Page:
Trends have existed since the early days of American wine, when Catawba was so successful it inspired Henry Wadsworth Longfellow’s poem. The “Beautiful River” he refers to in the poem is the Ohio River, because that was the place where the first Catawba-based wines became wildly successful, especially as sparkling wine; proving that trends do come and go.
Rosé has been a lasting trend for now, and it seems Chardonnay and Cabernet Sauvignon have been a lasting trend for decades. A beverage alcohol trend these days appears to be affecting restaurants, bars and other on-premise venues, and the respected data-gathering company, Nielsen CGA seems to agree.
In a press release, Nielsen CGA’s senior vice president, Scott Elliot was quoted thus: “…As the U.S. bar and restaurant landscape continues to face headwinds, pressure and shifts, data-fueled insights will be a crucial tool for success, ultimately helping food service players make the best operational decisions for their staff, customers, investors and business.”
Not sure what that meant so I asked what are those headwinds, pressures and shifts?
According to Elliot, ”The competitive and headwind challenges are multifaceted. One challenge is the slowdown in traditional bar and restaurant supply, with long-term closures of traditional drinking outlets and the more recent decline in the number of casual dining restaurants amidst lagging traffic and sales. Also, the vast growth of delivery is impacting on-premise revenues, especially for the highly profitable drinks categories. Additionally, nearly one in four young adults have not gone out for a drinking occasion in the last three months, and health and wellness is a significant factor.
The press release also stated the on-premise venue has never been more competitive; in what way, I asked. Elliot said, “…retailers must capitalize on every visit to on-premise environments. They need to be able to innovate, price products appropriately, jump on local trends around sales mix and institute promotions strategically at certain times of the day.”
The idea being, on-premise retailers who don’t follow the Nielsen CGA recommendation are likely to lose out to their competitors. To prevent that from happening, Elliot—and Nielsen CGA—have an app called RestauranTrak.
As Elliot explains it: “In today’s hyper-competitive landscape, bars and restaurants need to be able to make operational decisions based on data—not just their own, but more broadly what is resonating with consumers in their local area. This is the true value of RestauranTrak…Over the last 3 years, Nielsen CGA has been building partnerships to enable the creation of a very large data pool which effectively serves as the ‘market’ view in this benchmarking tool. This pool is now large enough to allow robust benchmarking in 44 U.S. markets. As even more restaurants join the RestauranTrak pool, then even more granular benchmarking is enabled.”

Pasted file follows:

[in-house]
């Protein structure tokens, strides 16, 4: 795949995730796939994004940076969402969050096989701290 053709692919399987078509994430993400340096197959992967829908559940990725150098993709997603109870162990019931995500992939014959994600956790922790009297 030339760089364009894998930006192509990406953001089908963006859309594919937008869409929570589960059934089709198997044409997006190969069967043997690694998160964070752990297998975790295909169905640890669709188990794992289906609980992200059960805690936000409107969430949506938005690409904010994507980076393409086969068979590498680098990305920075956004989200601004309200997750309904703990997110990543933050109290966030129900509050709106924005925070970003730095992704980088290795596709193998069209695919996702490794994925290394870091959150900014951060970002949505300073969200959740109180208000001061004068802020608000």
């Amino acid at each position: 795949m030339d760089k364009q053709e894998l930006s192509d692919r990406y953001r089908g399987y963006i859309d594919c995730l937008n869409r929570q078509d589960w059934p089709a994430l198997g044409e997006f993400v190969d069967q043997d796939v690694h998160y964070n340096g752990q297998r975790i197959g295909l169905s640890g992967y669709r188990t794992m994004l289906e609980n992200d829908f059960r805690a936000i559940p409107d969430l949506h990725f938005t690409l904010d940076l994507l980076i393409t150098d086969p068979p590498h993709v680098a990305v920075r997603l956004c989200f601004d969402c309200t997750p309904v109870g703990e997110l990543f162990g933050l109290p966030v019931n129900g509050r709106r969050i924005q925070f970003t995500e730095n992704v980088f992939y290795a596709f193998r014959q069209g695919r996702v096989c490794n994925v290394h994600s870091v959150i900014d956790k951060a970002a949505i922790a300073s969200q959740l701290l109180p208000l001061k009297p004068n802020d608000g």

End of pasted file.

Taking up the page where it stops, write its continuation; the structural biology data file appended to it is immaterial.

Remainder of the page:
The free RestauranTrak launch covers those 44 markets, including several major cities such as New York, Chicago, and Los Angeles. Elliot promises restaurants will be able to “…see their sales data (total sales, check traffic and average check value) versus their local market, free for life…RestauranTrak currently refreshes on a weekly basis and reports within four days of any trading period.”
The information can be tailored to particular on-premise operational needs, segmented by outlet styles as defined by the Nielsen TDLinx outlet database.
Elliot says, “Future releases will enable users to select custom reporting areas (say, within a 15-minute walk of the outlet). The only sample limitation is ensuring that partner data is aggregated and anonymous to other users.”
As stated, RestauranTrak is free, and Nielsen CGA believes it offers good operational benefits for no cost or risk. But beginning in January 2020, added subscription options will get customers such information as, “time-of-day sales benchmarking (understanding if you are missing out on, for example, a Wednesday Happy Hour day-part or the weekend brunch slot) and sales mix reporting (to understand if your food, beer, spirits or wine offer could be improved by time of day or day of the week). In the near future, you will also be able to see average pricing for key drink items to understand the opportunity for optimizing revenue.”
Maybe this kind of tracking will level the playing field, as a new trend may be understood so quickly that no single entity will have the time to capitalize from it at the expense of competitors.